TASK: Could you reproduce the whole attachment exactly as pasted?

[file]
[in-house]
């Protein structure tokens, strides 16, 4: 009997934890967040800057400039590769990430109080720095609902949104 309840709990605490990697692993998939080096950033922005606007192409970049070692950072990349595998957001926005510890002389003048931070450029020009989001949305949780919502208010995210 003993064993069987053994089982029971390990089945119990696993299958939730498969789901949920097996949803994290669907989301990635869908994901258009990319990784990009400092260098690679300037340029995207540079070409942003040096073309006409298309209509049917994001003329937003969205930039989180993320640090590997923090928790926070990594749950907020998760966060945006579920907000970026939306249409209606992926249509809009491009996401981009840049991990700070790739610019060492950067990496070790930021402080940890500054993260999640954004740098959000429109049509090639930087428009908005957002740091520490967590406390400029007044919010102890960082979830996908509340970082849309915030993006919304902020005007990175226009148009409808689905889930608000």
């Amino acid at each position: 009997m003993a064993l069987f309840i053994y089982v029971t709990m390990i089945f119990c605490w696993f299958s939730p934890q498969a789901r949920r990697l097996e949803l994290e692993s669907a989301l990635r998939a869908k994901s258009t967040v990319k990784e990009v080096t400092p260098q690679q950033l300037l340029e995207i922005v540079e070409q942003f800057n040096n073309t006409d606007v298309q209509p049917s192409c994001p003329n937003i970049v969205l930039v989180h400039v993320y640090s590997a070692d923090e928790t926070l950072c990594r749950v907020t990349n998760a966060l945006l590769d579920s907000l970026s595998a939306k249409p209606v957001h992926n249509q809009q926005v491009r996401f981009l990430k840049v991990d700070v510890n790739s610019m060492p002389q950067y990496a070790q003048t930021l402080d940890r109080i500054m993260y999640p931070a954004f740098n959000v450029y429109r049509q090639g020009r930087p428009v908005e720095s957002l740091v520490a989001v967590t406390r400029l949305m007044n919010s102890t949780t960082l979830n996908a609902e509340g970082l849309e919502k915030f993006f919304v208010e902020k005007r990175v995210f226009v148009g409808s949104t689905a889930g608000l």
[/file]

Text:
[in-house]
């Protein structure tokens, strides 16, 4: 009997934890967040800057400039590769990430109080720095609902949104 309840709990605490990697692993998939080096950033922005606007192409970049070692950072990349595998957001926005510890002389003048931070450029020009989001949305949780919502208010995210 003993064993069987053994089982029971390990089945119990696993299958939730498969789901949920097996949803994290669907989301990635869908994901258009990319990784990009400092260098690679300037340029995207540079070409942003040096073309006409298309209509049917994001003329937003969205930039989180993320640090590997923090928790926070990594749950907020998760966060945006579920907000970026939306249409209606992926249509809009491009996401981009840049991990700070790739610019060492950067990496070790930021402080940890500054993260999640954004740098959000429109049509090639930087428009908005957002740091520490967590406390400029007044919010102890960082979830996908509340970082849309915030993006919304902020005007990175226009148009409808689905889930608000």
């Amino acid at each position: 009997m003993a064993l069987f309840i053994y089982v029971t709990m390990i089945f119990c605490w696993f299958s939730p934890q498969a789901r949920r990697l097996e949803l994290e692993s669907a989301l990635r998939a869908k994901s258009t967040v990319k990784e990009v080096t400092p260098q690679q950033l300037l340029e995207i922005v540079e070409q942003f800057n040096n073309t006409d606007v298309q209509p049917s192409c994001p003329n937003i970049v969205l930039v989180h400039v993320y640090s590997a070692d923090e928790t926070l950072c990594r749950v907020t990349n998760a966060l945006l590769d579920s907000l970026s595998a939306k249409p209606v957001h992926n249509q809009q926005v491009r996401f981009l990430k840049v991990d700070v510890n790739s610019m060492p002389q950067y990496a070790q003048t930021l402080d940890r109080i500054m993260y999640p931070a954004f740098n959000v450029y429109r049509q090639g020009r930087p428009v908005e720095s957002l740091v520490a989001v967590t406390r400029l949305m007044n919010s102890t949780t960082l979830n996908a609902e509340g970082l849309e919502k915030f993006f919304v208010e902020k005007r990175v995210f226009v148009g409808s949104t689905a889930g608000l």